by M. Norris Adams DVM Diplomate ACVS, Diplomate ACVSMR, Clinical Assistant Professor of Equine Lameness and Surgery

Although many colics are mild in nature, others can imperil your horse’s life and career and can require surgery. Today, because of advancements and innovations in the diagnosis and treatment of colic, the chances of survival and return to normal activity following colic surgery have never been better.

Protection of the surgical incision with a belly bandage has reduced the likelihood of incisional complications and hernias which have delayed the return to exercise in the past.

Colic signs should always be taken seriously, and although early symptomatic treatment will resolve many mild cases, if a horse fails to respond, it should be considered an emergency. The biggest controllable determinant for a successful surgical outcome is minimizing the duration of clinical signs before surgical intervention.

Early correction of twisted intestines can obviate the need for costly resections (removal of sections of intestines). Also, timely intervention can limit the collateral damage to the intestine which can lead to serious disruptions in propulsive motility requiring lengthy hospital stays, increased cost and complications such as adhesions.

We are much better today at utilizing ultrasound and hematologic parameters to identify the cause and severity of the crisis which enables us to give a good estimate of cost and expected recovery before going to surgery. Innovations involving stapling equipment, intestinal viability assessment and bypass procedures offer more intra-operative options and surgical efficiency, decreasing surgical time and improving prognosis.

With careful attention to post-operative pain management, control of inflammation, antibiotics, nutrition and exceptional nursing care, we not only improve patient comfort, but reduce devastating complications such as infection, diarrhea and laminitis. Also protection of the surgical incision with a belly bandage has reduced the likelihood of incisional complications and hernias which have delayed the return to exercise in the past.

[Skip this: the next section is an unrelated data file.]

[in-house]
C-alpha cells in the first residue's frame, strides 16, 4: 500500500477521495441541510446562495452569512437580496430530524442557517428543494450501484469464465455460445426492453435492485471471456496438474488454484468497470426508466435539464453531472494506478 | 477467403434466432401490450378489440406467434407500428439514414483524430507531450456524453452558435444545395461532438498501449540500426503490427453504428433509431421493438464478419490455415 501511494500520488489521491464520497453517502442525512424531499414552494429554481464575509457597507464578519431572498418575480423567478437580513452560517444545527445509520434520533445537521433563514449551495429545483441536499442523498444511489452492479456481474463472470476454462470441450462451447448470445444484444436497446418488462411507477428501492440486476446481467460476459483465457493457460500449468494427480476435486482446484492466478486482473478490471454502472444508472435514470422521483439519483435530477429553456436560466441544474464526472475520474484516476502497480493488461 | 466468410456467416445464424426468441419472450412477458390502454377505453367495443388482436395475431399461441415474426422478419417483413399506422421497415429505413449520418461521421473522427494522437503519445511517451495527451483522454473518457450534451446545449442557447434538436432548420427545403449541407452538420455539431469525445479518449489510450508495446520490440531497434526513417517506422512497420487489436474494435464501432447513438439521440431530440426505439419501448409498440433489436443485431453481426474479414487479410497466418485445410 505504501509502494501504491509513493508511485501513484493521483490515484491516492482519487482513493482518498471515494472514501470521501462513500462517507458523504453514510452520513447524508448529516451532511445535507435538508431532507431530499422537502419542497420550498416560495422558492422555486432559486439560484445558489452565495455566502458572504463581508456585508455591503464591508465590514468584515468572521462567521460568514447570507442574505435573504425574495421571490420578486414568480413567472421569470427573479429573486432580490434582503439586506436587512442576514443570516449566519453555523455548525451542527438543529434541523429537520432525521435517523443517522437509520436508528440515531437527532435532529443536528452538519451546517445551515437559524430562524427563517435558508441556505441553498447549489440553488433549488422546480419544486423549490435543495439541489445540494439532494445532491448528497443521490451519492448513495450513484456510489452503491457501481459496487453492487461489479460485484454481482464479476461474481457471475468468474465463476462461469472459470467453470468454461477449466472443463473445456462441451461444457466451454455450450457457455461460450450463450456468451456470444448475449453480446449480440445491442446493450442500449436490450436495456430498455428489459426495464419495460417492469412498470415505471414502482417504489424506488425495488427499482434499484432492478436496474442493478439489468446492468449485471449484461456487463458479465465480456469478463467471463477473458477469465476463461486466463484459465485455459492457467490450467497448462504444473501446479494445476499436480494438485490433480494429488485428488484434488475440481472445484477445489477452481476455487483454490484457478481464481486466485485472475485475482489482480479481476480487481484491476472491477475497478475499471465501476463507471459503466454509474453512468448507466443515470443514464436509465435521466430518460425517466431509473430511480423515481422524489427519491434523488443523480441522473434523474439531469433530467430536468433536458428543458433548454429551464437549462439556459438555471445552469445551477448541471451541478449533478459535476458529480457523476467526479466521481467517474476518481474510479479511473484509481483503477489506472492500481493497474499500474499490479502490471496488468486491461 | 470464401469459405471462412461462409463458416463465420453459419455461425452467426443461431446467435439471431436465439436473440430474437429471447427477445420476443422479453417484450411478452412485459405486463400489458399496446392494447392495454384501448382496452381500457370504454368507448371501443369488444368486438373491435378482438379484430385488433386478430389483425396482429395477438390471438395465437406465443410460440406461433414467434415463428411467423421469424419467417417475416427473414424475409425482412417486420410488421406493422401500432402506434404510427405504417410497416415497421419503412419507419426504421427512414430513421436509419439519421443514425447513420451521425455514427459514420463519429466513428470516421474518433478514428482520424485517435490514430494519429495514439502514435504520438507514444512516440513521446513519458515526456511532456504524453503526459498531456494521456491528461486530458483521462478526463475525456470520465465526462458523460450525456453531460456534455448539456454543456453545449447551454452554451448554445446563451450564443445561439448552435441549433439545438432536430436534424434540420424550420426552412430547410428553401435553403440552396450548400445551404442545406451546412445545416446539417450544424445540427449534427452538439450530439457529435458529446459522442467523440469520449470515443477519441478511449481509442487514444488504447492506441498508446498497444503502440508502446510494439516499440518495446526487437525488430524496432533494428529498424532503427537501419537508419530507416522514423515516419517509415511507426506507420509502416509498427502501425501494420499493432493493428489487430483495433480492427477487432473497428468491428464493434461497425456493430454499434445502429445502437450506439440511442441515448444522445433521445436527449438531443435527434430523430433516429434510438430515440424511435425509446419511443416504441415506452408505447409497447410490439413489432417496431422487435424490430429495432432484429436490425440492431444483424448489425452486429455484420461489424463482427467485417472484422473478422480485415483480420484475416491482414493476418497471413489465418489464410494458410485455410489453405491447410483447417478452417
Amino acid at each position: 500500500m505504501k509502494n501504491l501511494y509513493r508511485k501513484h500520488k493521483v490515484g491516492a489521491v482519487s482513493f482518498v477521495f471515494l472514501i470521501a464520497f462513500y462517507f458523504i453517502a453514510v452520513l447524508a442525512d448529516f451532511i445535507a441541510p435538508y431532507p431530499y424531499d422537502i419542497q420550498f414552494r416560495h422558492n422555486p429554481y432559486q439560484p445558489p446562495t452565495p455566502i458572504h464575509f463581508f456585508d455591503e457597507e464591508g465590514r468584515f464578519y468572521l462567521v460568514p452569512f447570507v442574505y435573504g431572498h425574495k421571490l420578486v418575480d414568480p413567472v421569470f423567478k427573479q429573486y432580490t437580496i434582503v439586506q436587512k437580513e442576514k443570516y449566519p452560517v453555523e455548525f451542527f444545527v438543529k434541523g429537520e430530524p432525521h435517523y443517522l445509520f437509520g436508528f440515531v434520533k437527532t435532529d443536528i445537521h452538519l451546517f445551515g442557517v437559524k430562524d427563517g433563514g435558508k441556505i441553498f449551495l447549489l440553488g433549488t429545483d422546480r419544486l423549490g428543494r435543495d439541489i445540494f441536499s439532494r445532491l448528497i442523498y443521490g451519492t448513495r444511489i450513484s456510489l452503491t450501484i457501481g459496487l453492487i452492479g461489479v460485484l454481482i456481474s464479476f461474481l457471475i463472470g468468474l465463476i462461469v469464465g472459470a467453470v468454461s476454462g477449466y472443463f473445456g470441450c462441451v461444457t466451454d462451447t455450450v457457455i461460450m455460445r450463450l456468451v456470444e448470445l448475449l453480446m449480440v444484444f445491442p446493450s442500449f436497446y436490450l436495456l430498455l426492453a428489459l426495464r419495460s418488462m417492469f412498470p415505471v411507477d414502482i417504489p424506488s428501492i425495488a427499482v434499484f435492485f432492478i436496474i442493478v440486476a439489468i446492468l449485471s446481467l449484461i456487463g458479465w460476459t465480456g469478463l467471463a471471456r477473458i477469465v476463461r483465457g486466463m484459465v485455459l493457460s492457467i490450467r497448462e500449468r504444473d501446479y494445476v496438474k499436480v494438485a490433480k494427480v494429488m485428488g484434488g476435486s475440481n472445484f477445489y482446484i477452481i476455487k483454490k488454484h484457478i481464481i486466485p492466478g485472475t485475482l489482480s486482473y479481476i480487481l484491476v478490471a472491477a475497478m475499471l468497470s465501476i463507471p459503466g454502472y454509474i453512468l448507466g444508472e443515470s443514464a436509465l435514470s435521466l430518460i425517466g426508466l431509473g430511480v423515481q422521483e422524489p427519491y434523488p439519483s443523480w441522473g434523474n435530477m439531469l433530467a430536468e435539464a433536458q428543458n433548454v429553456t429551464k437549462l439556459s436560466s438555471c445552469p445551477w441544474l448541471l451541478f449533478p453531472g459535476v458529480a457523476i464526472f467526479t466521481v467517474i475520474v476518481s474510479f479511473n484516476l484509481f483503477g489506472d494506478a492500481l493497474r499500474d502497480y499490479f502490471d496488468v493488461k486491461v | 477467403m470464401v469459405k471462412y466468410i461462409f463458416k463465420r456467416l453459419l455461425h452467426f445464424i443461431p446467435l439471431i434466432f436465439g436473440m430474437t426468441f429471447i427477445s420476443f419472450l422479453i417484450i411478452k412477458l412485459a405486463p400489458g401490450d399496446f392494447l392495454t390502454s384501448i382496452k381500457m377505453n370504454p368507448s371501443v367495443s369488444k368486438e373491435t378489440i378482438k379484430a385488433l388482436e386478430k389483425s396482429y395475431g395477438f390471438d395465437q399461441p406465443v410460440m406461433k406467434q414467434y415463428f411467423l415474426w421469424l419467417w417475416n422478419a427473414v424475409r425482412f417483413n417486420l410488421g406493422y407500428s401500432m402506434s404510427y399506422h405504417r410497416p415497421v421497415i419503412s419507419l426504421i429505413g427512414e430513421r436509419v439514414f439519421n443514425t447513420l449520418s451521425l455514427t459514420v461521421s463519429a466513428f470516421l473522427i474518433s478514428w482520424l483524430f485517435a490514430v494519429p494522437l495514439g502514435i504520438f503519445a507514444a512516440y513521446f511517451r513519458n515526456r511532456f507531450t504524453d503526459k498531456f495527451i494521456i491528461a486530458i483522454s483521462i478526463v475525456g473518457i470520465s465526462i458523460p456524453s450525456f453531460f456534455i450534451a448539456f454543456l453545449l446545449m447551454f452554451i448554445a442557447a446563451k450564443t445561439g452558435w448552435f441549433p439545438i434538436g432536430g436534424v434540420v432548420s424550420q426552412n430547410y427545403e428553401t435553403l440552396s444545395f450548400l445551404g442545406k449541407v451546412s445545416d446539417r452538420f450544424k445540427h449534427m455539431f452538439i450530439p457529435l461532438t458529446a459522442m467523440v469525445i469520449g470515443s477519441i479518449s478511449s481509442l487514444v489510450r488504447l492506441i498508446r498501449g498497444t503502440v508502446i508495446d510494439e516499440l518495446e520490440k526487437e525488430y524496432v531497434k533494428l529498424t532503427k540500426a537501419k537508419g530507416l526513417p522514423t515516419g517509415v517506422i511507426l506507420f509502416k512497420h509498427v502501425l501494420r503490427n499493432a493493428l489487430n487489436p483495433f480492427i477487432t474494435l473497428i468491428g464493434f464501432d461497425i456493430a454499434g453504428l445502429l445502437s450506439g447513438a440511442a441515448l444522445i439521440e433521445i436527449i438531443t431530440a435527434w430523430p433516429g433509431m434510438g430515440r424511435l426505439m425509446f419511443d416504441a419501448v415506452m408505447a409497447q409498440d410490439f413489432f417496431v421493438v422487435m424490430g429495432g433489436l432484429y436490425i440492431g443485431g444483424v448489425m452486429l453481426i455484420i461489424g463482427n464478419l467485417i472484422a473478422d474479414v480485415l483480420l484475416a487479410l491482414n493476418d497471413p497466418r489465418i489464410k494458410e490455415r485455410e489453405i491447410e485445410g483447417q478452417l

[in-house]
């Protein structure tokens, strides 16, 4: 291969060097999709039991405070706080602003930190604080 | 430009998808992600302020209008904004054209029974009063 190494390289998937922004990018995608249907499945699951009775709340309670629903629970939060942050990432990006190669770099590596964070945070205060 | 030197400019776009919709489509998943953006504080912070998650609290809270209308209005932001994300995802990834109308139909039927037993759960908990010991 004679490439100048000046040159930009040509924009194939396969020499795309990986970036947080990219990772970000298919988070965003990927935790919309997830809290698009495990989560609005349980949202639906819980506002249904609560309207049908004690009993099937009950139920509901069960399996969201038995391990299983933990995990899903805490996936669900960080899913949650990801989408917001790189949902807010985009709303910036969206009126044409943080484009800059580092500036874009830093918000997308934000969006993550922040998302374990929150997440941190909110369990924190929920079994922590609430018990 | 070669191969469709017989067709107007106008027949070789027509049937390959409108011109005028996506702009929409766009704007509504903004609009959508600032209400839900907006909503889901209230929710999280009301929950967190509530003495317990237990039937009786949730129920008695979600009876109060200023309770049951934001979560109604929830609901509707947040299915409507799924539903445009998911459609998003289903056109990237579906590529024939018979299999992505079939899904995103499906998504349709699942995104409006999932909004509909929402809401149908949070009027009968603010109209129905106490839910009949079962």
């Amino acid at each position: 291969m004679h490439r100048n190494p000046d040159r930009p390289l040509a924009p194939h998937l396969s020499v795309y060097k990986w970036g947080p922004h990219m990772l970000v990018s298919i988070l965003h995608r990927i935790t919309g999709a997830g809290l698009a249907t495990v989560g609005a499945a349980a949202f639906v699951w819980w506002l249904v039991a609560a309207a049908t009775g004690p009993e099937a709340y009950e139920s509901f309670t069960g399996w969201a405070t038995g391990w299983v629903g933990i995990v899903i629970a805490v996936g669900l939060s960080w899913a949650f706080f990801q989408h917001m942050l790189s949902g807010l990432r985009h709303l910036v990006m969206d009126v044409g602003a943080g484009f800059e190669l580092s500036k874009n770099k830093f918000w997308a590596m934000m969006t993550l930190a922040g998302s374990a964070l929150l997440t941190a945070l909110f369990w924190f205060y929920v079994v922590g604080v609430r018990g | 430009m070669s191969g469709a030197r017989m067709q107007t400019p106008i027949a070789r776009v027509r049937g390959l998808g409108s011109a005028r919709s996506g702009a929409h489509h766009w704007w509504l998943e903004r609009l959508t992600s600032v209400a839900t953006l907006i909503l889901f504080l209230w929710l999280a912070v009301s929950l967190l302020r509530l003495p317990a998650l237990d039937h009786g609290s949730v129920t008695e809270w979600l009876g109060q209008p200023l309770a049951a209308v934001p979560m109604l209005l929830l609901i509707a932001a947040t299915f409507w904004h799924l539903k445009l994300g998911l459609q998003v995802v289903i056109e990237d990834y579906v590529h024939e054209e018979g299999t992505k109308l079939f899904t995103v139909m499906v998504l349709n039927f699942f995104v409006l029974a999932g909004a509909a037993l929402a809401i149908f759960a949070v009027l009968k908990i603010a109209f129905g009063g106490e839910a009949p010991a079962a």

Colic has long been a dreaded condition that strikes fear in horse owners. Today, with innovations in diagnosis and advancements in surgical procedures, in concert with the critical supportive care component, the potential for a successful outcome following colic surgery is greatly enhanced.

For more information on colic treatment or surgery, contact Kathy Ashland at (703) 771-6800.

(sponsored content; originally appeared in the October 2017 issue of The Equiery)
The Marion duPont Scott Equine Medical Center (EMC) is a premier, full-service equine health facility conveniently located at Morven Park in Leesburg, Virginia. As an integral part of the Virginia-Maryland College of Veterinary Medicine and Virginia Tech, the EMC offers an array of cutting-edge diagnostic and therapeutic technologies and veterinary expertise to provide innovative and cost-effective care for your horse. The EMC offers a broad range of general and advanced specialty services by appointment as well as comprehensive 24/7 emergency services. State of the art technology with cutting-edge expertise…
Serving you, your vet and your horse. Ask your vet about us, or visit us yourself!
703-771-6800 •

You’re Invited: Sign up (name and email address to for EMC’s free equine health alerts and notice of Tuesday Talks, a free, educational seminar series on topics of interest to the horse community. Like us on Facebook to stay informed about the latest advances in equine medicine and health.